Please refer to the return to campus page for more information on these delivery modes and students who can enrol in each mode based on their location in first half year 2021.
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Drawing on key examples from Australia, the Western Pacific and South east Asia regions, with some reference to other regions of the world, this subject examines how the law may be used as a tool to improve public health and prevent illness and disease. It also considers how laws may negatively impact the public’s health if not carefully crafted. In Public Health Law, students will develop specialised knowledge of the legal basis for public health regulation and of particular domestic laws that are relevant to a variety of critical contemporary public health issues. They will also examine the role of domestic law in relation to global public health issues and international law. The subject will complement the Melbourne Law Masters subject Global Health Law, but it is also intended to be studied independently and no prior knowledge will be assumed. Specific areas of public health concern that will be considered include communicable diseases; family health, gender and the life course; health system strengthening and universal health care; health security and emergency responses; and non-communicable diseases. The subject will also examine the law’s reach and limits noting other tools that play a vital role in achieving public health.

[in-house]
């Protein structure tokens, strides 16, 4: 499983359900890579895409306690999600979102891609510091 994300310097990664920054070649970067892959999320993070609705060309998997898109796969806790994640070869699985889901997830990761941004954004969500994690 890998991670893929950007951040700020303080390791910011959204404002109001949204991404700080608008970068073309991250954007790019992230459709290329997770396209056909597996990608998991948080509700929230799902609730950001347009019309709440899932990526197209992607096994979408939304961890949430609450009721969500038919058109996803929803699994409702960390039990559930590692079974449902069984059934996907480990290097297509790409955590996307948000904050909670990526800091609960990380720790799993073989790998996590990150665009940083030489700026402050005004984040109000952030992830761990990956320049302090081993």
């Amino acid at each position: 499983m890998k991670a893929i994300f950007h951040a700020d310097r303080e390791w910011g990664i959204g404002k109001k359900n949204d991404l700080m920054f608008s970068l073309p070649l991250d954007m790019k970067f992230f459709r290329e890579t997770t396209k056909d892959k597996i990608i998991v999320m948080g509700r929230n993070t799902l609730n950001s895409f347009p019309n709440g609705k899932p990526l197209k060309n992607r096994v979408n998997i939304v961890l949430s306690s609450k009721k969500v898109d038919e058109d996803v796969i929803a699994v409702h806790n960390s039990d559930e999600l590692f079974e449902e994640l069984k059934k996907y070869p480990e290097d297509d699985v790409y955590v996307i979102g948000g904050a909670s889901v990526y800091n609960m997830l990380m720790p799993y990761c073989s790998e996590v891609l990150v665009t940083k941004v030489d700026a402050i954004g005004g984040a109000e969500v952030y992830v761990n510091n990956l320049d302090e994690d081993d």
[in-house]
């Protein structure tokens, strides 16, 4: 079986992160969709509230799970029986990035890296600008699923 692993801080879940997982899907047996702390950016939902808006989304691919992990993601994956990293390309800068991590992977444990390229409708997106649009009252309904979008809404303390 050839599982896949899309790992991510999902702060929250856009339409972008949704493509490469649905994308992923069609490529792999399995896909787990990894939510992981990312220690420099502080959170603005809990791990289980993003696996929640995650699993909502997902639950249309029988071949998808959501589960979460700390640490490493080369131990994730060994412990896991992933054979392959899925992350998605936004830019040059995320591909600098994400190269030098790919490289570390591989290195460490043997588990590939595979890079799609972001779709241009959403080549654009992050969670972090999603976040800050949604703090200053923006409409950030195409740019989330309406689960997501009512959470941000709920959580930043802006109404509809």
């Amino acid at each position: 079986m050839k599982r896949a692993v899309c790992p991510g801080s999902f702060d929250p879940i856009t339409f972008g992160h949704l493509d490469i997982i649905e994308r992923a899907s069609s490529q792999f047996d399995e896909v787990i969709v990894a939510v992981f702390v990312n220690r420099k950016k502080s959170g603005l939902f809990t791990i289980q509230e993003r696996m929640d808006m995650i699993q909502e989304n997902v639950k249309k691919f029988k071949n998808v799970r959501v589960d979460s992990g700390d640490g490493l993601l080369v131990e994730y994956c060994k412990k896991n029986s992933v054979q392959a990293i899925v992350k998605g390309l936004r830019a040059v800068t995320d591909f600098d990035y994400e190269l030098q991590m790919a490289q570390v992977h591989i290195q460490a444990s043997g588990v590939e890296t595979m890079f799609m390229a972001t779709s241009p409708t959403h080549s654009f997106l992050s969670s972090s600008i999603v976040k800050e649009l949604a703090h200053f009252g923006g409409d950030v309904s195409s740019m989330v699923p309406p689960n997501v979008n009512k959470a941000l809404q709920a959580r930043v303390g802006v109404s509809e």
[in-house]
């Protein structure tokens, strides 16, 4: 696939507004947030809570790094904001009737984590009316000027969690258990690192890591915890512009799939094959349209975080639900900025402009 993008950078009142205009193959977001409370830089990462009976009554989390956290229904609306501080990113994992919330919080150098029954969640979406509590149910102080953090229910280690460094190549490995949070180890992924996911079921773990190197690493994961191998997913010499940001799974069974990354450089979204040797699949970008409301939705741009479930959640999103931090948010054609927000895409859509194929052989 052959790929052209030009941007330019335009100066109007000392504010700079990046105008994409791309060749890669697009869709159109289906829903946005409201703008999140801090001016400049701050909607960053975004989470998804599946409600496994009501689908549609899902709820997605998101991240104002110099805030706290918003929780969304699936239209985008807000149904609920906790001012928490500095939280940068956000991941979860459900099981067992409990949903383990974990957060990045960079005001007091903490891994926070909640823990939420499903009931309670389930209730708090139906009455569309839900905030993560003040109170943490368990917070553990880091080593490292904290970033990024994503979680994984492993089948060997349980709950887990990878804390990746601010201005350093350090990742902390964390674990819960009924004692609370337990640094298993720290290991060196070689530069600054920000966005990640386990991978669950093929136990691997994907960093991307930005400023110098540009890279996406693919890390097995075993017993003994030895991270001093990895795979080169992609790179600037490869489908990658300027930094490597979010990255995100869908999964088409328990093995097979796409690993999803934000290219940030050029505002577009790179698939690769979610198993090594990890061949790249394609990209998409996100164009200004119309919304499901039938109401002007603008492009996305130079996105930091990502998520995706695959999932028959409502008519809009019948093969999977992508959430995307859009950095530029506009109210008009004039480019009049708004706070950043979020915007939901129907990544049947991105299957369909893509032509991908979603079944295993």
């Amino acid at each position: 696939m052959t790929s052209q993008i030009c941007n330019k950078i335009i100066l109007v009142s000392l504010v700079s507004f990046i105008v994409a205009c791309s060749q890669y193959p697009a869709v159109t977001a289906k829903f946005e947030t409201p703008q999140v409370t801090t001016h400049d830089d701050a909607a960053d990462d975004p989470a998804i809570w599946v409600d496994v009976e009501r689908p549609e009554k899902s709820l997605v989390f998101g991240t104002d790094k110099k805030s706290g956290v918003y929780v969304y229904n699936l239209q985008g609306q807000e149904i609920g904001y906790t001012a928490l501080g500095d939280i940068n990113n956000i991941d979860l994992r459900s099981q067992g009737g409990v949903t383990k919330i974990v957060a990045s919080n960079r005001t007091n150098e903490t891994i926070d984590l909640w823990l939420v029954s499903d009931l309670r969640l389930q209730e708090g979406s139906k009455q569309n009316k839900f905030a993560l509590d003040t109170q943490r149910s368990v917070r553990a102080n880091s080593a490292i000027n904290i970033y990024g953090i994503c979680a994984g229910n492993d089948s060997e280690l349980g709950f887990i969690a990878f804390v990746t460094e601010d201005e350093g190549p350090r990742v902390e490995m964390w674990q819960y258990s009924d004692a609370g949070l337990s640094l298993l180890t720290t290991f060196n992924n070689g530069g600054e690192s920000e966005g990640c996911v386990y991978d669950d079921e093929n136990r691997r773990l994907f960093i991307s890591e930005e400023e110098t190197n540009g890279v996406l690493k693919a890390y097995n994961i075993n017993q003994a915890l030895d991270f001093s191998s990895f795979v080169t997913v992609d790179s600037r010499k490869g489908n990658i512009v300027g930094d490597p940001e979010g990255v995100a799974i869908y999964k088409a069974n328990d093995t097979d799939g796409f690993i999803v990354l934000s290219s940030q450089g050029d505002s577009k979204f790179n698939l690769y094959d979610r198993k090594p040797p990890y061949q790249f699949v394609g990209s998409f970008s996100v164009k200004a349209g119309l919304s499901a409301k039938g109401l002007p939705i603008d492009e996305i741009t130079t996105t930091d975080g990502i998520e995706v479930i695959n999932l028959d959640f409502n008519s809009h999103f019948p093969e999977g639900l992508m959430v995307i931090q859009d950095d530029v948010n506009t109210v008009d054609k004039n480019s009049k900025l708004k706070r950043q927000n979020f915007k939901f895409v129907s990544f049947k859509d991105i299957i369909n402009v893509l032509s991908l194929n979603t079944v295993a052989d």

Principal topics include:
- What is public health law?
- The law in context:
- Communicable diseases
- Immunisation and vaccines
- Health security and emergency response
- Surveillance and outbreaks (alert and response, International Health Regulations (IHRs))
- Emergency and humanitarian responses
- Gender, equity and human rights
- Maternal and reproductive health
- Healthy ageing
- Access to health services
- Access to medicines/therapeutic goods
- ‘Life-style’ diseases and the law
- Substance abuse
- Disability and injury prevention
- Family health, gender and the life course
- Health system strengthening and universal health coverage
- Non-communicable diseases.
- Communicable diseases
Intended learning outcomes
A student who has completed this subject should:
- Have a sophisticated appreciation of the role of the law as a tool to improve public health
- Demonstrate in-depth understanding of the law's application, and operation in relation, to public health issues and its interaction with other public health tools to achieve positive public health outcomes
- Be able to critically examine, analyse, interpret and assess the effectiveness of public health laws and regulatory responses to modern public health challenges
- Have undertaken advanced legal research and analysis of public health issues, demonstrating an ability to generate suggestions for public health laws and policies that may serve to improve the public's health and prevent illness, injury and/or disease
- Demonstrate autonomy, expert judgment and responsibility as a practitioner and advanced learner in the field of public health law.
Last updated: 11 February 2021